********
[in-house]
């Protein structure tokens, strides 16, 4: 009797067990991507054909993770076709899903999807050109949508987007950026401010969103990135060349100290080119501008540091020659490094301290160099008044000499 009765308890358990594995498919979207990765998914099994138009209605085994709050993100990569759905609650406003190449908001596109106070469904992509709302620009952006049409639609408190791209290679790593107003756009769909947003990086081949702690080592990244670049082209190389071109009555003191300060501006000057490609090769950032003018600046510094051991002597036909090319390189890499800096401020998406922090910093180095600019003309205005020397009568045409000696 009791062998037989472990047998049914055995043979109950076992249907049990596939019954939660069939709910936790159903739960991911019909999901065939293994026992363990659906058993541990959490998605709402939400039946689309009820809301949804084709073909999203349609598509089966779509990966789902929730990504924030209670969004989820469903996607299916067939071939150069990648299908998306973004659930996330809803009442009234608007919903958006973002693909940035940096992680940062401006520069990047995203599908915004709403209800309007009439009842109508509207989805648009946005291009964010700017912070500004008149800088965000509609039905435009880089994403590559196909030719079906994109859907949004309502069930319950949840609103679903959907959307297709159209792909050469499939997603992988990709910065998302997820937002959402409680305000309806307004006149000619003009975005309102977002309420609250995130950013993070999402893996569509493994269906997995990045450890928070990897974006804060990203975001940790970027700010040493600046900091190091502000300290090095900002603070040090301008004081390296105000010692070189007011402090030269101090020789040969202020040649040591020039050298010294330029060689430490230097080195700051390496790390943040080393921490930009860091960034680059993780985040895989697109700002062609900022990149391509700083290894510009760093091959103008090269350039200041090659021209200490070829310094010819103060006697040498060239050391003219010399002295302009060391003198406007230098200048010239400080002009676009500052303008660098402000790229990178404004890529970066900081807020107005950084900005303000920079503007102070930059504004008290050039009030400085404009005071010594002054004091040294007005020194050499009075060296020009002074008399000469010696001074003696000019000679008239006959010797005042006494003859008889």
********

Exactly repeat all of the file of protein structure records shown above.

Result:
[in-house]
């Protein structure tokens, strides 16, 4: 009797067990991507054909993770076709899903999807050109949508987007950026401010969103990135060349100290080119501008540091020659490094301290160099008044000499 009765308890358990594995498919979207990765998914099994138009209605085994709050993100990569759905609650406003190449908001596109106070469904992509709302620009952006049409639609408190791209290679790593107003756009769909947003990086081949702690080592990244670049082209190389071109009555003191300060501006000057490609090769950032003018600046510094051991002597036909090319390189890499800096401020998406922090910093180095600019003309205005020397009568045409000696 009791062998037989472990047998049914055995043979109950076992249907049990596939019954939660069939709910936790159903739960991911019909999901065939293994026992363990659906058993541990959490998605709402939400039946689309009820809301949804084709073909999203349609598509089966779509990966789902929730990504924030209670969004989820469903996607299916067939071939150069990648299908998306973004659930996330809803009442009234608007919903958006973002693909940035940096992680940062401006520069990047995203599908915004709403209800309007009439009842109508509207989805648009946005291009964010700017912070500004008149800088965000509609039905435009880089994403590559196909030719079906994109859907949004309502069930319950949840609103679903959907959307297709159209792909050469499939997603992988990709910065998302997820937002959402409680305000309806307004006149000619003009975005309102977002309420609250995130950013993070999402893996569509493994269906997995990045450890928070990897974006804060990203975001940790970027700010040493600046900091190091502000300290090095900002603070040090301008004081390296105000010692070189007011402090030269101090020789040969202020040649040591020039050298010294330029060689430490230097080195700051390496790390943040080393921490930009860091960034680059993780985040895989697109700002062609900022990149391509700083290894510009760093091959103008090269350039200041090659021209200490070829310094010819103060006697040498060239050391003219010399002295302009060391003198406007230098200048010239400080002009676009500052303008660098402000790229990178404004890529970066900081807020107005950084900005303000920079503007102070930059504004008290050039009030400085404009005071010594002054004091040294007005020194050499009075060296020009002074008399000469010696001074003696000019000679008239006959010797005042006494003859008889």